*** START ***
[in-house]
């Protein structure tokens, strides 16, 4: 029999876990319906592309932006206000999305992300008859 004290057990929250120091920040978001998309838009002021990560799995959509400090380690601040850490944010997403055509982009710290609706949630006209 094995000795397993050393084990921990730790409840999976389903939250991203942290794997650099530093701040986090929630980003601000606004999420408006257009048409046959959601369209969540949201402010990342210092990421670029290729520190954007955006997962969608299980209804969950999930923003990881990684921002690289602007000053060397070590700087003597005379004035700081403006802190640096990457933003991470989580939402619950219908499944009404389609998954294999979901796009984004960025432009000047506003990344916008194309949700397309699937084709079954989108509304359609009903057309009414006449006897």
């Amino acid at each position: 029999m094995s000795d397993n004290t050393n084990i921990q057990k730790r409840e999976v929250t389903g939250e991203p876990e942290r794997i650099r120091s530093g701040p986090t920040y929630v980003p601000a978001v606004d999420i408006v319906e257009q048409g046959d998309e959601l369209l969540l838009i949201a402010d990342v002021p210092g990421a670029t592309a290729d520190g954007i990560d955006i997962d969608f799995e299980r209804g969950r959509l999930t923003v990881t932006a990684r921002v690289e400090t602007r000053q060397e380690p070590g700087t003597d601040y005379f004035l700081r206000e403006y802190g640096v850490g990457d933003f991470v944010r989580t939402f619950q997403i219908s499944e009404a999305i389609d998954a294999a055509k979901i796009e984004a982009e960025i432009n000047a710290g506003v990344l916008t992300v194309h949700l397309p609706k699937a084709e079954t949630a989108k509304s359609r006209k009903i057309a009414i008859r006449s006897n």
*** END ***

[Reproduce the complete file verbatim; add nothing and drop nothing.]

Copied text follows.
[in-house]
């Protein structure tokens, strides 16, 4: 029999876990319906592309932006206000999305992300008859 004290057990929250120091920040978001998309838009002021990560799995959509400090380690601040850490944010997403055509982009710290609706949630006209 094995000795397993050393084990921990730790409840999976389903939250991203942290794997650099530093701040986090929630980003601000606004999420408006257009048409046959959601369209969540949201402010990342210092990421670029290729520190954007955006997962969608299980209804969950999930923003990881990684921002690289602007000053060397070590700087003597005379004035700081403006802190640096990457933003991470989580939402619950219908499944009404389609998954294999979901796009984004960025432009000047506003990344916008194309949700397309699937084709079954989108509304359609009903057309009414006449006897």
């Amino acid at each position: 029999m094995s000795d397993n004290t050393n084990i921990q057990k730790r409840e999976v929250t389903g939250e991203p876990e942290r794997i650099r120091s530093g701040p986090t920040y929630v980003p601000a978001v606004d999420i408006v319906e257009q048409g046959d998309e959601l369209l969540l838009i949201a402010d990342v002021p210092g990421a670029t592309a290729d520190g954007i990560d955006i997962d969608f799995e299980r209804g969950r959509l999930t923003v990881t932006a990684r921002v690289e400090t602007r000053q060397e380690p070590g700087t003597d601040y005379f004035l700081r206000e403006y802190g640096v850490g990457d933003f991470v944010r989580t939402f619950q997403i219908s499944e009404a999305i389609d998954a294999a055509k979901i796009e984004a982009e960025i432009n000047a710290g506003v990344l916008t992300v194309h949700l397309p609706k699937a084709e079954t949630a989108k509304s359609r006209k009903i057309a009414i008859r006449s006897n």